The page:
Department of Political Science

Negative Feedback, Political Attention, and Public Policy

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DOI

More than 50 years of policy research has provided evidence of negative feedback where self-correcting mechanisms reinforce stability in public policies over time. While such mechanisms are at the heart of understanding change and stability in public policies, little attention has been given to the responses of individual policy-makers to public policies as a potential driver of negative feedback. Based on a unique survey dataset of spending preferences of local government politicians covering more than 90 Danish municipalities, three years, seven policy issues, and around 3,000 entries, we find that the expressed spending preferences of politicians are indeed negatively affected by previous spending levels. Moreover, such negative feedback effects are stronger, the less the political attention to the issue and even disappear at high levels of attention. Our analysis thus provides important evidence on the micro foundations and conditions of negative feedback in public policy.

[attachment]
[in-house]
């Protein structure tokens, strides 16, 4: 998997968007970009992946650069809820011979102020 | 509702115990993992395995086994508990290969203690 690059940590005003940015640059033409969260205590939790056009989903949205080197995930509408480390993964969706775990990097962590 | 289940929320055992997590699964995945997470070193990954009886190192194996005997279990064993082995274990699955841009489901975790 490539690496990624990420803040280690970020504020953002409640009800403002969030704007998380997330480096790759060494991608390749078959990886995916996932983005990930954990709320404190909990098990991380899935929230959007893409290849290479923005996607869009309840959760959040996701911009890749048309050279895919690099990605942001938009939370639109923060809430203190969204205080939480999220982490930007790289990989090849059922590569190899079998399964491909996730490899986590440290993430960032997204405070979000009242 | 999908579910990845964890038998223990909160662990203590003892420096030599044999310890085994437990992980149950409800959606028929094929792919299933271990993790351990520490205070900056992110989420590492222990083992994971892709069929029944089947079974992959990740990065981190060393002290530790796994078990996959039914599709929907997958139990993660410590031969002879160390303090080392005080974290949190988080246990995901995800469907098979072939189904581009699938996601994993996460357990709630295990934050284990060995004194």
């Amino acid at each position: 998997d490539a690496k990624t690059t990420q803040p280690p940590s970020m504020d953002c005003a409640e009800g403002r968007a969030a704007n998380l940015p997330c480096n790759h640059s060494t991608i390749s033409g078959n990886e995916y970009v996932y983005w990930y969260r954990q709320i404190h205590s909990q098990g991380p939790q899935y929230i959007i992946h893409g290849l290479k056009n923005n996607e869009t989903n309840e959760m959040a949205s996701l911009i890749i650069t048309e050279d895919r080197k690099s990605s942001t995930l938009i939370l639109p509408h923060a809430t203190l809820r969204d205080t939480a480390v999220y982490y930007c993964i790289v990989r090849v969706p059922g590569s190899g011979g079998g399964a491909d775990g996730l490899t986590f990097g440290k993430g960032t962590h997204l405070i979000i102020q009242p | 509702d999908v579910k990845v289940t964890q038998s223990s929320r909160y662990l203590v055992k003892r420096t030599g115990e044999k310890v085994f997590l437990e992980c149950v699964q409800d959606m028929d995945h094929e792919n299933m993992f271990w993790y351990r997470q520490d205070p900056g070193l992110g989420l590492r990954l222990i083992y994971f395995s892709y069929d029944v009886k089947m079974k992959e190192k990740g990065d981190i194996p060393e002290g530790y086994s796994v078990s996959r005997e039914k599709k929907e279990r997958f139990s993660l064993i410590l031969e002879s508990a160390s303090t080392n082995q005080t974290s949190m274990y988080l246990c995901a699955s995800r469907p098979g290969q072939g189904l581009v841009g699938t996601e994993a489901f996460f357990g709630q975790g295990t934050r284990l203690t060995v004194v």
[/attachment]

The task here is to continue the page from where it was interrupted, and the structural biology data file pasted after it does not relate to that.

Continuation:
Original languageEnglish
JournalPublic Administration
Volume97
Issue1
Pages (from-to)210-225
Number of pages16
ISSN0033-3298
DOIs
Publication statusPublished - Mar 2019

    Research areas

  • ADVOCACY COALITION FRAMEWORK, GOVERNMENT EXPENDITURE, PREFERENCES

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